Migos Mastered Making Elevation Accessible

Stevenson Altidor

From the very start, Quavo made it clear that the album title Culture was about getting their respect. Thus, demanding both credit and praise for popularizing the “Triplet” flow. In the end, The Culture trilogy showcased the evolution of their lifestyle through art. The trio perfected the right blend of the griminess of Culture with a more glamorous shade of gold and silver.

These are stars who are rejoicing that they no longer have to get their hands dirty. To their family and the fans, they have become one. An understanding that as a unit, the three are unstoppable. Culture III did everything Culture II tried and failed to do.

The idea that each member will drop a solo album after Culture II stalled the transition. Those solo ventures proved why the trio worked well together and highlighted their limits when forced apart. It was like WWE when they break up a team too early. Fans wanted to split them to find the next solo star. Only for them to dispose of the idea when it revealed that there was no true staying power. None of the albums was terrible per se, but something always felt like something was missing.

Offset never disappoints with his captivating voice, flow, and cadence. He’s flashy to a fault, like an And-1 player. Pulling out every trick in his bag when he doesn’t have to. Takeoff has the bravado of a closer, always completing his assignment. But his charisma doesn’t shine as much alone. And Quavo is the director, keeping the group focused on the original script. Yet, he becomes exposed when forced to play many roles. Like the popular wrestling group The New Day, each member has a skill set that makes the group one of the best.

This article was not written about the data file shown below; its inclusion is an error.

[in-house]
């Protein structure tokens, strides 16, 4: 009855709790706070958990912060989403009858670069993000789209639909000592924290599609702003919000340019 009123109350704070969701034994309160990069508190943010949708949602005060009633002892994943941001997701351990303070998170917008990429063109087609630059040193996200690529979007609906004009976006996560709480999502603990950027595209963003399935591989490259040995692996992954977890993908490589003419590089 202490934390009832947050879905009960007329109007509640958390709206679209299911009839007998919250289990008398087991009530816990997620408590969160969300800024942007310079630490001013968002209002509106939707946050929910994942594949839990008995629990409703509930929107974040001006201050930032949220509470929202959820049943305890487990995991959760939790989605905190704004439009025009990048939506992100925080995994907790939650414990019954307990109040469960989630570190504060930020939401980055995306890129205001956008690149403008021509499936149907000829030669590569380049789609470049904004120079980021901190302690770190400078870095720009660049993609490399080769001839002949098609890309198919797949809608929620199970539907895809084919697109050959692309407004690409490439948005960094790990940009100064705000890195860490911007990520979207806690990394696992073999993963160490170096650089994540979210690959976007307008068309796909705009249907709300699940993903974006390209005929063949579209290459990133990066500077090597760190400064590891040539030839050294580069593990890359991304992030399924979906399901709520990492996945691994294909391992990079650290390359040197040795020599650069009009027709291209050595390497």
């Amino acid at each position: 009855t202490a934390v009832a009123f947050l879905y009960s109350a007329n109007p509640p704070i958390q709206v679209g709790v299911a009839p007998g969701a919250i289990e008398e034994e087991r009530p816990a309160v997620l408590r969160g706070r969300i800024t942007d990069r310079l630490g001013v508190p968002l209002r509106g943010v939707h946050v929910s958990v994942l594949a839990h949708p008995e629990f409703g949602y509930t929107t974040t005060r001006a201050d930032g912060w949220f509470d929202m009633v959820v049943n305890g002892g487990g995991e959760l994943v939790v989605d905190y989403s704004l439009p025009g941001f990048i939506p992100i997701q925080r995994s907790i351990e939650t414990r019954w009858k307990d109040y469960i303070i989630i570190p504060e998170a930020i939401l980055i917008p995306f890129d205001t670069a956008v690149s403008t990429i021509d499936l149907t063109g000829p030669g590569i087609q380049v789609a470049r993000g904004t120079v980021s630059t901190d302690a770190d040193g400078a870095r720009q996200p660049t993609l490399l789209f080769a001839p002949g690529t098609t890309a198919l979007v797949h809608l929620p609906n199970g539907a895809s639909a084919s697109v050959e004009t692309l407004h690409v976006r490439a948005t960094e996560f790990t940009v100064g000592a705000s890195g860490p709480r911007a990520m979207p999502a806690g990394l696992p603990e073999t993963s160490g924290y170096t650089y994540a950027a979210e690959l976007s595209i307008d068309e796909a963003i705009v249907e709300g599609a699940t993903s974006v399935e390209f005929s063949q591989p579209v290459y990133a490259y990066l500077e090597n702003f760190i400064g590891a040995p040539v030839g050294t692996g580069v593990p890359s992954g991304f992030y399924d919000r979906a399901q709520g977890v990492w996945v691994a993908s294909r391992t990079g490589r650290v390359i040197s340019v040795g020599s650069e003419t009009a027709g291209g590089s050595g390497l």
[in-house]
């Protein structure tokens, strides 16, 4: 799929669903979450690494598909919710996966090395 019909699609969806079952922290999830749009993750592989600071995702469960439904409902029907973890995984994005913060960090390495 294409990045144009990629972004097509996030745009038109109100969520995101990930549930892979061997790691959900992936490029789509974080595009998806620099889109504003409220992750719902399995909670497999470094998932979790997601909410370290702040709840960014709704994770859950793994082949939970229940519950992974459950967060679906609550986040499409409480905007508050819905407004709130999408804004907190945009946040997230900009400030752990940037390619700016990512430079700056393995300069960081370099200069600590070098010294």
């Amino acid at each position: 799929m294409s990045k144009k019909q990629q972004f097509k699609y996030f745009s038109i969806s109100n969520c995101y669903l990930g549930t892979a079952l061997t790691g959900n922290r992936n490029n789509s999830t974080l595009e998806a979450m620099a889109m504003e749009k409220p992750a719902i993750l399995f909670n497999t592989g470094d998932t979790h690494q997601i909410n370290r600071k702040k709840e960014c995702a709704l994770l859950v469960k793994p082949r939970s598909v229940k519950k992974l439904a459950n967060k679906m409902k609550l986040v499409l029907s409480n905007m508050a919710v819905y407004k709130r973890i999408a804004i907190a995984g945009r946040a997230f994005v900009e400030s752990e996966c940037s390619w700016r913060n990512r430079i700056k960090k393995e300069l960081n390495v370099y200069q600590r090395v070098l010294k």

Differences become clear from the start, thanks to its presentation. The intro track “Avalanche” is infectious, aided by a brass section which provides a soulful backdrop. Serving as the grand opening that this is the Migos you loved, but now in some Chelsea boots. It is projecting a sense of high art immersed in a sound that sounds elevated and crisp. This feels exclusive, yet it’s accessible for the masses to enjoy.

On any track, any feature, you’ll have a new player catching fire and unlocking their 2K Takeover. On “Having Our way,” Takeoff’s closing verse glowed like the Rocket Chain around his neck. On “Straighten,” Offset held the MVP trophy at the end with his magnetic flow. “Vaccine” makes it difficult to restrain your neck from bobbing your head too. The moment Quavo started the hook, you could tell it was effortless for him. And on tracks like “Avalanche,” “Antisocial,” and “Need It,” where all three go off to make hard-hitting anthems.

From middling to elevation, what we got is what we wanted on their previous album now. Culture was South Beach dirty, retelling stories of the work they put in to be on top. Culture II attempted to clean up that environment but the message was the same. The trio was too consumed in its lifestyle to branch out effectively. In Culture III, It’s clear from the start that they don’t have to go back to the old ways. They are too successful for that. However, for their respect, their bag and family, they have no problem setting the record straight.

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